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BRUINS NOTEBOOK

Bruins’ efficient transition game pays dividends

Brad Marchand keeps the puck just out of reach of New York’s Derek Dorsett in Game 2.

Elise Amendola/Associated Press

Brad Marchand keeps the puck just out of reach of New York’s Derek Dorsett in Game 2.

The Bruins do not have natural speed. They must generate their wheels through center ice to enter the offensive zone at full pace.

In Game 2, center ice was theirs. On four of their five goals, the Bruins gained clean entry into the offensive zone. All because of how efficiently they applied themselves before they got there.

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The work started in the defensive zone. The Bruins’ philosophy is to transition rapidly after making a defensive stop.

“Our offense has always come from good defense,” said coach Claude Julien. “We turn pucks over, and then we go back on the attack.”

It has been especially effective against the Rangers, who have been swarming with a three-man wave of bodies instead of leaving one back in coverage. Once the Bruins gained possession, they didn’t have to wade through layers of defensive protection.

That’s because the defensemen have been quick to shuttle pucks and people out of their zone.

“I thought our transition game has been better,” Julien said. “The young guys have been doing that. But so have our veterans that were in the lineup the last couple games. That’s been pretty consistent from our back end, so that’s helped a lot.”

At the same time, the forwards have backchecked aggressively, which has served two purposes. They’ve helped on defense to steer the New York puck carriers into coverage. Also, because they’ve backtracked aggressively, they’ve given themselves more space once they’ve turned the other way to spin their skates.

So far, the Rangers haven’t had any solutions to slowing down the Bruins’ attack. In Game 3, adjustments could include reuniting Ryan McDonagh with Dan Girardi on the top defensive pairing, and keeping a forward high in the offensive zone to fend off the Bruins’ speed.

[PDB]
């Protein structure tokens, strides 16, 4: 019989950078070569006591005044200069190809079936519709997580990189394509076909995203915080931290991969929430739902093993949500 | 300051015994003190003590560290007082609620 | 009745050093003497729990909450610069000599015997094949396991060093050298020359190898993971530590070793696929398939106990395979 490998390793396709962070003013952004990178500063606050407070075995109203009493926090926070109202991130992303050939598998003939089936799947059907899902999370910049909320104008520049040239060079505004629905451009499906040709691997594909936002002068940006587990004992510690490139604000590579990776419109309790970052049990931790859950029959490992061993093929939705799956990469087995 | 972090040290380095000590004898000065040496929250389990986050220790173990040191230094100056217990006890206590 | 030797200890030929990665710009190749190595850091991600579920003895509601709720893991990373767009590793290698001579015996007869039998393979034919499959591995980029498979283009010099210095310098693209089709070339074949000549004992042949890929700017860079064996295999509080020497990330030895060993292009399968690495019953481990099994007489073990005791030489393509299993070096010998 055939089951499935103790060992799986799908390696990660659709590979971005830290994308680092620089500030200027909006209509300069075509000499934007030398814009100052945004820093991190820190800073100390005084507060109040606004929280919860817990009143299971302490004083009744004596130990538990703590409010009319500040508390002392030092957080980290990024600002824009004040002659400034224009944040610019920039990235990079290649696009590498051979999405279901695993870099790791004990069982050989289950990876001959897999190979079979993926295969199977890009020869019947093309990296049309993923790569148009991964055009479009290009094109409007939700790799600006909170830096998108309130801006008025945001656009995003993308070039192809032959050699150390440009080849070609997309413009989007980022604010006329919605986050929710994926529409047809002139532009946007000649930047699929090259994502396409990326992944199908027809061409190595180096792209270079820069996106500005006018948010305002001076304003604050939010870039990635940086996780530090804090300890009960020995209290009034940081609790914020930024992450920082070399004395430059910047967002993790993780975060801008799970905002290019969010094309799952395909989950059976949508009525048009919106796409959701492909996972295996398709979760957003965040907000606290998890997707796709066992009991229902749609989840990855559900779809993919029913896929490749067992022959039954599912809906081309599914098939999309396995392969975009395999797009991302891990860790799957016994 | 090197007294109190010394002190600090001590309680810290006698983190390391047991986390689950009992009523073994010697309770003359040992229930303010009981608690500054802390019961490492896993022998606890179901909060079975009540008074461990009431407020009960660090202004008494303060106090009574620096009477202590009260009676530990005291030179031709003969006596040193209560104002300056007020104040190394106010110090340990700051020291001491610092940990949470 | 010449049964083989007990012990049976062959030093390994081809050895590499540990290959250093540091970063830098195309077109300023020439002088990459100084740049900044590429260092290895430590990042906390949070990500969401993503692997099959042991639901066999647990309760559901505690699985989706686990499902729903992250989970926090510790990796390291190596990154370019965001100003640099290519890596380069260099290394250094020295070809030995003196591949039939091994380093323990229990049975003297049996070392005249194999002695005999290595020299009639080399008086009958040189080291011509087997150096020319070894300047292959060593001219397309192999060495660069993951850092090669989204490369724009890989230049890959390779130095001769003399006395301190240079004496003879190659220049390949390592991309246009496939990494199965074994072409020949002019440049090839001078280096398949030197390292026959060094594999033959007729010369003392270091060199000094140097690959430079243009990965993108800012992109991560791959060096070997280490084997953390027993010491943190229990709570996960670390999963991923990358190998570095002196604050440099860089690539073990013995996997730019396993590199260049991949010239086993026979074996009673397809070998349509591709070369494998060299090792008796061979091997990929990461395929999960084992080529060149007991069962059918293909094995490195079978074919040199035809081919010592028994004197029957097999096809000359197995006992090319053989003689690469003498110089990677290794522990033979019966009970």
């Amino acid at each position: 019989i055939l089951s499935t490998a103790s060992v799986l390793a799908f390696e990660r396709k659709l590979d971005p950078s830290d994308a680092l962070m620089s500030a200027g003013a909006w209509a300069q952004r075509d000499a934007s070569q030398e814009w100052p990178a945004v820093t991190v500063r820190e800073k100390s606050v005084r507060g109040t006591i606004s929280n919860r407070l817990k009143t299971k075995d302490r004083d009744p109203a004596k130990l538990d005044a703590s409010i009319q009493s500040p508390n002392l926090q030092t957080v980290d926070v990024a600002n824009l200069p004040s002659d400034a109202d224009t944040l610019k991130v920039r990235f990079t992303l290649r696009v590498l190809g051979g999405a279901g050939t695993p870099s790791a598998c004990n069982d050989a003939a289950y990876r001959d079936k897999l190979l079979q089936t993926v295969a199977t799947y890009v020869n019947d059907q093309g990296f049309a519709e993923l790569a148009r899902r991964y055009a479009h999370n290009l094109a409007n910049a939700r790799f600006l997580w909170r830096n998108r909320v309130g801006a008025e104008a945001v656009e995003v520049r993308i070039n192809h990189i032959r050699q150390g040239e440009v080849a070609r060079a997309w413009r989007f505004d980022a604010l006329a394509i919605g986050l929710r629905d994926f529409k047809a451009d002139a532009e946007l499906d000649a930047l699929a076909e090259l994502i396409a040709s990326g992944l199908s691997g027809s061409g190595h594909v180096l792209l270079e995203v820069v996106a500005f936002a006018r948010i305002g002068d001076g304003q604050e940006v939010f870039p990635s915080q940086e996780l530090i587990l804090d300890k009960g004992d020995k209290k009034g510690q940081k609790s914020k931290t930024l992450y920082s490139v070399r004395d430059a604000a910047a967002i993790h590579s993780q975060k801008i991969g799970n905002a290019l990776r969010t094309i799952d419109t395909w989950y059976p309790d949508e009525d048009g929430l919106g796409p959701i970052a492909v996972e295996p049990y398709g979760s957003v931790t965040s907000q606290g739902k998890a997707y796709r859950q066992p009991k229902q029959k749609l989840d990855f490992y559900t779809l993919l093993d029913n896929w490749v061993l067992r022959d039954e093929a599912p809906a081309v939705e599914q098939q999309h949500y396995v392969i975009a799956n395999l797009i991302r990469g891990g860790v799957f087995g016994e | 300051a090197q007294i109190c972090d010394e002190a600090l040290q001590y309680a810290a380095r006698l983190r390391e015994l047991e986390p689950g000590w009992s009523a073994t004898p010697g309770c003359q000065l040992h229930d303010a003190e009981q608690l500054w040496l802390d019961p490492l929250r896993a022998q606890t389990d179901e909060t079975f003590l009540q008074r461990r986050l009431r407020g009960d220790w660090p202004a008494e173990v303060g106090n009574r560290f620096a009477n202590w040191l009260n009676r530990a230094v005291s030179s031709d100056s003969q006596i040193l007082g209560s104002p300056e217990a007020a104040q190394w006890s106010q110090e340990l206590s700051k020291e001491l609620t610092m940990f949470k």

A careless period

The Rangers had some of their best chances of the series in the second period of Game 2. They took advantage of the Bruins’ careless play with the puck to get good looks on Tuukka Rask.

Early in the period, David Krejci coughed up the puck to Rick Nash in the Boston zone. Rask had to flash out a pad to boot away Nash’s shot.

Late in the second, Johnny Boychuk’s clearing pass went to the Rangers. Rask bailed out his teammate again, this time by foiling Carl Hagelin.

“We’ve just got to put the puck in deep,” Patrice Bergeron said. “When in doubt, I think it’s always the safe play. We’ve got to make sure that we realize to take care of the blue lines on both sides. Especially against a team like the Rangers.

“We know they have the offense to hurt us if we do turn it over too many times. It’s about getting the puck in deep and working down there. We have the bodies to do the job.”

Strategic change

New York coach John Tortorella will have the last change at Madison Square Garden in Games 3 and 4, but he is not as concerned with matching lines as Toronto’s Randy Carlyle was in the first round.

In the defensive zone, the Bruins will have to send out their top two defensive pairings for faceoffs more regularly than they did at home. For example, if the Rangers rolled out their third line of Taylor Pyatt, Brian Boyle, and Derek Dorsett for a draw in the Boston zone, the Bruins could counter with their third duo of Torey Krug and Adam McQuaid.

Julien will be hesitant to send out his third pair for a D-zone draw because Tortorella could counter with Nash, his top-line right wing.

“It’s always easier when you’re at home,” said Julien of sending out his young defensemen for D-zone faceoffs. “You get the last change, you’re able to put them in the right situations. It may be a little tougher on the road.”

In a good place

The lines should remain the same for the Bruins in Game 3. Jaromir Jagr will stay on the second line with Bergeron and Brad Marchand. Tyler Seguin will be the third-line right wing with Rich Peverley and Chris Kelly. Julien didn’t have any issues with Seguin in Game 2. “I have no complaints with Tyler’s game,” Julien said. “I thought he played extremely hard. I think he’s coming around. Maybe it’s a good thing he’s on that line — take a little bit of pressure off the guy and let him work his way out of it.” . . . Kaspars Daugavins, Jay Pandolfo, Carl Soderberg, and Aaron Johnson should be the healthy scratches.

Fluto Shinzawa can be reached at fshinzawa@globe.com.
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